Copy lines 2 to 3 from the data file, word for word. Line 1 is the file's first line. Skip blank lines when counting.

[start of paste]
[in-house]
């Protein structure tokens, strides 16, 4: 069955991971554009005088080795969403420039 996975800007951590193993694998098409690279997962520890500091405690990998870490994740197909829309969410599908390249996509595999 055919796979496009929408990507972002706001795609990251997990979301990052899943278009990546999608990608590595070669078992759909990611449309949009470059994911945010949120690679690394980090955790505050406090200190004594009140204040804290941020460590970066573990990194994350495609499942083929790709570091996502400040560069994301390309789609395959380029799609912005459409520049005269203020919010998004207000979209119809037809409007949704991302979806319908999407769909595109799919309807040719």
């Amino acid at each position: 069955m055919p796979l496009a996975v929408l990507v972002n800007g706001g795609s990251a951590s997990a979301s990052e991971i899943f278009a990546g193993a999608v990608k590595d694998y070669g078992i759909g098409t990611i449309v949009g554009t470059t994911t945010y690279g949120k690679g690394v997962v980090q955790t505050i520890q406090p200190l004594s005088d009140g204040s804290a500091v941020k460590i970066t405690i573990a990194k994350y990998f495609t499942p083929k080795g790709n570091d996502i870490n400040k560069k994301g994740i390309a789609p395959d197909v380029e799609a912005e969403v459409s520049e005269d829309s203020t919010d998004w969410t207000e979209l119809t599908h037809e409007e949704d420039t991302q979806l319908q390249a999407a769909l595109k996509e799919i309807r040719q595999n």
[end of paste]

């Protein structure tokens, strides 16, 4: 069955991971554009005088080795969403420039 996975800007951590193993694998098409690279997962520890500091405690990998870490994740197909829309969410599908390249996509595999 055919796979496009929408990507972002706001795609990251997990979301990052899943278009990546999608990608590595070669078992759909990611449309949009470059994911945010949120690679690394980090955790505050406090200190004594009140204040804290941020460590970066573990990194994350495609499942083929790709570091996502400040560069994301390309789609395959380029799609912005459409520049005269203020919010998004207000979209119809037809409007949704991302979806319908999407769909595109799919309807040719």
């Amino acid at each position: 069955m055919p796979l496009a996975v929408l990507v972002n800007g706001g795609s990251a951590s997990a979301s990052e991971i899943f278009a990546g193993a999608v990608k590595d694998y070669g078992i759909g098409t990611i449309v949009g554009t470059t994911t945010y690279g949120k690679g690394v997962v980090q955790t505050i520890q406090p200190l004594s005088d009140g204040s804290a500091v941020k460590i970066t405690i573990a990194k994350y990998f495609t499942p083929k080795g790709n570091d996502i870490n400040k560069k994301g994740i390309a789609p395959d197909v380029e799609a912005e969403v459409s520049e005269d829309s203020t919010d998004w969410t207000e979209l119809t599908h037809e409007e949704d420039t991302q979806l319908q390249a999407a769909l595109k996509e799919i309807r040719q595999n």